Four Rare developers shocked the gaming world earlier this year when they announced a brand new direction, a brand new studio and a brand new take on an ageing genre: the venerable space sim. Starfire Studios delivered a massive hit and critical success story last month with Fusion Genesis, and I recently sat down with director Phil Dunne to discuss the past, present and future of the fledgling venture.
Jonathan Lester (Dealspwn): Many thanks for taking the time to talk to us in what must be an incredibly stressful period. Could you introduce yourself as well as your role at Starfire - and background at Rare?
Phil Dunne (Starfire Studios): I'm Phil Dunne, I'm an artist and director at Starfire Studios. I worked at Rare for over 15 years working on a range of games from way back on the SNES right up to Xbox 360, including Donkey Kong Country 3 and Kameo.
Dealspwn: What compelled you to leave Rare and form an independent studio?
Dunne: I guess we were looking to work on projects that we wouldn't have had the chance to at Rare. We we're looking to try out some new ideas and maybe go back to a smaller team setup with a quicker turnaround time on projects. As digital distribution was really starting to take off, it seemed like a good time to start an independent studio. Even since Starfire was formed, the whole landscape of the games industry seems to be changing at a rapid pace and it feels like a very exciting time to be an Indie Studio.
Dealspwn: Rare has become a very different beast over the last few years, thanks in part to the new focus on Kinect games. Were you happy with this new direction, and do you feel that they're still holding true to their founding principles?
Dunne: I think their new direction seems to be working really well for them recently, with Sports being such a big hit. Also, I think they don't really get enough credit for all the work that's been done with avatars and what a big feature it is on Xbox now.
Dealspwn: Right, on to Fusion: Genesis. First of all, we need to get a simple question out of the way. Why a space sim?
Dunne: We were always aiming to make some kind of 'mini-MMO' but also looking for something that we could achieve as a small team. So with our skillset in mind, a space top-down shooter crossed with an MMO seemed like a good fit.
Dealspwn: Can the genre ever become relevant again? What does the genre need to do to appeal to a new generation of gamers... and how did Fusion: Genesis address that?
Dunne: We felt that multiplayer and making the world feel like a dynamic multiplayer environment was key. It tends to create these chance encounters just as you're travelling from place to place, which can turn into battles and feuds or conversely, friendships and co-op play. This really adds a lot of unpredictability to every game session which we feel is important to keep players interested in coming back and experiencing more of the game.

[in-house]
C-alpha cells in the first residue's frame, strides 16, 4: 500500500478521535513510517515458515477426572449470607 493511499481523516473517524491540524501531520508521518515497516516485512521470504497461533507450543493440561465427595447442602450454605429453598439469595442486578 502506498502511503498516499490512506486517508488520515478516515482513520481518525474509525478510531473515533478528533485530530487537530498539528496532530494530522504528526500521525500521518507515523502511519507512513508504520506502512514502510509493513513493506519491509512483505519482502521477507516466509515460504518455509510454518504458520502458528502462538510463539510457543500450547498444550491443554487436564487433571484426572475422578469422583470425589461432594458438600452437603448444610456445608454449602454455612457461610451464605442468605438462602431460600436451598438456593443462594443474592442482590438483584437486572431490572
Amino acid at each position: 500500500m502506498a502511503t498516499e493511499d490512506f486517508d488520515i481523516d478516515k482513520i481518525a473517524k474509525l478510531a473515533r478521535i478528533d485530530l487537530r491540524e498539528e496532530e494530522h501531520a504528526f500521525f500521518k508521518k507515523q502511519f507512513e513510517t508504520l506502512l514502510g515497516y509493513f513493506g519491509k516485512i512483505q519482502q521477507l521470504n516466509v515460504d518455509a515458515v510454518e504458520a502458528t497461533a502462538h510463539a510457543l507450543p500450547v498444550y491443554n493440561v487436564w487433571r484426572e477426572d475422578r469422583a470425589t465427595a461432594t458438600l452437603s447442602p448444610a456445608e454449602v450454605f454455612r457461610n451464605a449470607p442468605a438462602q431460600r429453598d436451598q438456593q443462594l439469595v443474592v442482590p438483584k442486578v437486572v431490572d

Dealspwn: 'Drop-in' online multiplayer is an incredibly tricky feature to implement, and it frequently outfoxes even the biggest AAA outfits. How did you approach the problem, and what does it add to the experience?
Dunne: Luckily enough our programmer Mark is very experienced when it comes to networking, having been Networking lead on PDZ, so we always felt we had a good understanding of that side of things. It certainly did throw up some problems as we were implementing it but we feel it really brings life to the Fusion universe and makes it feel dynamic and sometimes dangerous which adds a bit of spice while you're just travelling around from station to station.
Dealspwn: What were your major creative influences behind the Fusion universe - as well as the gameplay mechanics?
Dunne: We're all big Sci-Fi fans, with Star Wars being a firm favourite. I used to have lots of Star wars toys as a kid, X-wing, Millenium Falcon etc. so some of that certainly can be seen in some of the ship designs I did, the consortium faction especially. From a gameplay side, we're all quite keen MMO players, especially Mark who's a big Warcraft fan. So I guess you can see a lot of the structure, character levelling, raids, loot etc. that you might see in an MMO.
Dealspwn: Like many pundits, I was surprised that Microsoft decided to release Fusion: Genesis in the mid-November retail killing fields. Just before Modern Warfare 3 and Skyrim hit shelves, in fact. Were you happy with the launch window?
Dunne: The release date fitted in with the development schedule and even though Fusion is a much smaller fish than all the big AAA games, hopefully there is still an audience for it on XBLA.
Dealspwn: Given more time (and a bit of hindsight), what would you do differently - or add to Fusion: Genesis?
Dunne: We were very focused on giving players more value for money, cramming all the elements and features we could into the title. In hindsight, a little more time spent on tutorials and helping players to learn the game and it's mechanics probably would have helped.
Dealspwn: Microsoft's support of independent studios has been under the spotlight lately, thanks in part to conflicting reports from outfits like Team Meat and Zen Studios. How have they been treating you?
Dunne: Microsoft have given us great support throughout the project and they really got behind it on the development side, expanding the Fusion universe onto WP7 with Fusion: Sentient. They also gave us some great development help towards the end of the project and did a great job of the testing, which was no small effort.
Dealspwn: What's next for Starfire? Will you be supporting Fusion: Genesis with DLC, working on a sequel or embarking on a new project?
Dunne: We've got a few ideas that we're currently 'incubating', so you'll have to wait to see what emerges!